These Britons on holiday in Britain are doing what Britons on holiday in Britain always end up doing: making the best of it. On that unforgiving beach, under the relentless scrutiny of older people in deckchairs and in the shadow of the monstrous, unsympathetic new Devonshire Wing, the adults smile and try and look like they're having the time of their lives. To their right, however, their daughter undermines their plucky efforts with a simple but eloquent gesture of abject despair.
The back of the postcard says it all.
Friday, 28 February 2014
In 1952, approximately 12,000 Londoners had died as a result of ‘The Great Smog’, a pollution pea souper that brought the capitol to a standstill. The Clean Air Act of 1956 followed, decreeing a vast number of ‘smoke control’ areas, where it was illegal to burn coal. Conversion grants were made available to those who wished to install gas or electric heating, and a mind numbing variety of exotically named ‘clean’ fuels were marketed to a largely confused public.
‘Arthur Clears The Air’ is a short film which attempts to make it all a bit clearer but, as this is the last hurrah of the ‘I say, old chap’ era, does so in a completely incomprehensible way, with housewives dreaming of teddy bears coming to life, eerie energy themed masked balls and anamorphic representations of fuel (the personification of Welsh Nuts is a missed opportunity, by the way). The names of the fuels are so perfectly 1961 that you simply couldn’t make them up: Phurnacite, Seabrite, Gloco, Cleanglo...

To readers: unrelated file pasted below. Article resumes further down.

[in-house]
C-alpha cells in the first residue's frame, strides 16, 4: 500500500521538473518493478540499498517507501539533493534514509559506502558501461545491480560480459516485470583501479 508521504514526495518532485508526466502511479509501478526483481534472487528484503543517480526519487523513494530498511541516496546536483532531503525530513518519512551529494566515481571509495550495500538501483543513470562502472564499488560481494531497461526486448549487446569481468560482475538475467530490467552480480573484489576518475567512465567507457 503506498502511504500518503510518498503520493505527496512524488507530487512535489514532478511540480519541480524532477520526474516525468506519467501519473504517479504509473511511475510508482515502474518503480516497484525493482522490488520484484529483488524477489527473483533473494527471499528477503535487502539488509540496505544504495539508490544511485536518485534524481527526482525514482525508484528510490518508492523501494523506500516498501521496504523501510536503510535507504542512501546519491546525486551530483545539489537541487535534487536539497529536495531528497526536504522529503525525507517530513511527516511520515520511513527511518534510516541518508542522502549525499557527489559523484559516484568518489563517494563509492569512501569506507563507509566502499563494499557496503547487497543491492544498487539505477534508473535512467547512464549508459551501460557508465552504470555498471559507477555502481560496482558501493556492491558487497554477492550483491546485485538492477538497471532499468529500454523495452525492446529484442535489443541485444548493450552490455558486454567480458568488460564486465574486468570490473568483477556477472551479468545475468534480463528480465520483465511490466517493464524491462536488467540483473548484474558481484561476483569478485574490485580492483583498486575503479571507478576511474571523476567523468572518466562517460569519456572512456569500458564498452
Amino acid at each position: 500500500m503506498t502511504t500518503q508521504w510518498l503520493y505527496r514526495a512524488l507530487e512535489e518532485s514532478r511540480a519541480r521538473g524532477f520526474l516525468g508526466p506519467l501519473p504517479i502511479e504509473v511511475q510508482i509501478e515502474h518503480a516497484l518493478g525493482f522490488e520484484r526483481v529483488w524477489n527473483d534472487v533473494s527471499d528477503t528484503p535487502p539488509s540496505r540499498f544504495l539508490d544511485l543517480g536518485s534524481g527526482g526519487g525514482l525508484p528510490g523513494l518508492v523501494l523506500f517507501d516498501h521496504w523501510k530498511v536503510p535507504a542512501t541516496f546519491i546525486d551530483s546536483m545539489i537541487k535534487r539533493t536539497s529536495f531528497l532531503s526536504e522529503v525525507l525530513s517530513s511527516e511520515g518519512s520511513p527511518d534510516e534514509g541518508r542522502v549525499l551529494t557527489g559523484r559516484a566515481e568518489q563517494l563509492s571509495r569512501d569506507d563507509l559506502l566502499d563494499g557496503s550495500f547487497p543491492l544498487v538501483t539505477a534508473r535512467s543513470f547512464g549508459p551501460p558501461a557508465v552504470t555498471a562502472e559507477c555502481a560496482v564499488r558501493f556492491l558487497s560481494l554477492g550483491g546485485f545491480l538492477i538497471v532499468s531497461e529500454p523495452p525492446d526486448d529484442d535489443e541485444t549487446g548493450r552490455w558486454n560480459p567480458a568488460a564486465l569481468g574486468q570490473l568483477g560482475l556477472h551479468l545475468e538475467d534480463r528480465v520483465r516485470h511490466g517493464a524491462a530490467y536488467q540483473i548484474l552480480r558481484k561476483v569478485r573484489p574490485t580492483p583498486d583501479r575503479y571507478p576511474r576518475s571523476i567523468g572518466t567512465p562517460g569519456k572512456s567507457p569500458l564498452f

It’s a sweet little film, but I was none the wiser at the end of it. Mind you, I don’t really ever burn coal, only tyres.
Thursday, 27 February 2014
‘Epic’ is in many ways an atypical ‘Avengers’ episode: Steed isn’t in it much, and it has a small cast, rather than the usual cavalcade of familiar faces in small roles. If pushed to illustrate the freewheeling surrealism and gently experimental feel of the best of the programme, however, I would cite this episode as a perfect example. Full of striking visuals and with its tongue firmly in its cheek, it also gives a plum role for the genius of Peter Wyngarde to take flight.
The story is fairly negligible, but, for what it’s worth, Emma is kidnapped by a film director called Z.Z vom Schnerck who wants her to star in his magnum opus ‘The Destruction Of Emma Peel’. The film also stars two drunken, washed-up actors called Stewart Kirby (Wyngarde) and Damita Syn, who are more than willing to help von Shnerck abduct and murder if it revives their long dormant careers. Emma is not initially informed that she is in the film or, indeed, that the production will climax with her actual death onscreen.
Structurally and visually, the episode sometimes seems a precursor for both ‘The Girl Who Was Death’ and the UFO episode ‘Timelash’, both excellent episodes of sometimes variable shows. The studio setting gives plenty of scope to the production, not least the opportunity to parody a number of genres and stock characters.
He’s brilliant, and terribly funny. I love him very much. Do you hear me, Peter, I LOVE YOU!